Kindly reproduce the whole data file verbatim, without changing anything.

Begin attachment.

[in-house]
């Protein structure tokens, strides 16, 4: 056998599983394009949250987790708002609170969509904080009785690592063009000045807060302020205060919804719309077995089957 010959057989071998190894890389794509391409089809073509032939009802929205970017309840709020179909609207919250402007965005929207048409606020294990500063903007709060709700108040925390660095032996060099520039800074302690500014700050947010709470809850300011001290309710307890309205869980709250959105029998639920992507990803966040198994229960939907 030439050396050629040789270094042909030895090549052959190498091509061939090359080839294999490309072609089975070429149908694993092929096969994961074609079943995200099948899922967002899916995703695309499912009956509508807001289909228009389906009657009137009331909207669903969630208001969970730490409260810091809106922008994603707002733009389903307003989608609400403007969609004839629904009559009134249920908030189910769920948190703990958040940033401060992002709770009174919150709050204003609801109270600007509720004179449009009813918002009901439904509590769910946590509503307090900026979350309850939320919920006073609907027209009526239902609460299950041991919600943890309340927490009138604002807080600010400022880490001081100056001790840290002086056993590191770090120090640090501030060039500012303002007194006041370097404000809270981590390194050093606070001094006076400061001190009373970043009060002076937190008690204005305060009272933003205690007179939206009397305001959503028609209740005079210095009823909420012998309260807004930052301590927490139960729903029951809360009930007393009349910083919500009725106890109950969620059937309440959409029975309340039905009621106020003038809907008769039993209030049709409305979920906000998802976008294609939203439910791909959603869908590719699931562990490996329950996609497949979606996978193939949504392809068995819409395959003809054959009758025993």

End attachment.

[in-house]
């Protein structure tokens, strides 16, 4: 056998599983394009949250987790708002609170969509904080009785690592063009000045807060302020205060919804719309077995089957 010959057989071998190894890389794509391409089809073509032939009802929205970017309840709020179909609207919250402007965005929207048409606020294990500063903007709060709700108040925390660095032996060099520039800074302690500014700050947010709470809850300011001290309710307890309205869980709250959105029998639920992507990803966040198994229960939907 030439050396050629040789270094042909030895090549052959190498091509061939090359080839294999490309072609089975070429149908694993092929096969994961074609079943995200099948899922967002899916995703695309499912009956509508807001289909228009389906009657009137009331909207669903969630208001969970730490409260810091809106922008994603707002733009389903307003989608609400403007969609004839629904009559009134249920908030189910769920948190703990958040940033401060992002709770009174919150709050204003609801109270600007509720004179449009009813918002009901439904509590769910946590509503307090900026979350309850939320919920006073609907027209009526239902609460299950041991919600943890309340927490009138604002807080600010400022880490001081100056001790840290002086056993590191770090120090640090501030060039500012303002007194006041370097404000809270981590390194050093606070001094006076400061001190009373970043009060002076937190008690204005305060009272933003205690007179939206009397305001959503028609209740005079210095009823909420012998309260807004930052301590927490139960729903029951809360009930007393009349910083919500009725106890109950969620059937309440959409029975309340039905009621106020003038809907008769039993209030049709409305979920906000998802976008294609939203439910791909959603869908590719699931562990490996329950996609497949979606996978193939949504392809068995819409395959003809054959009758025993």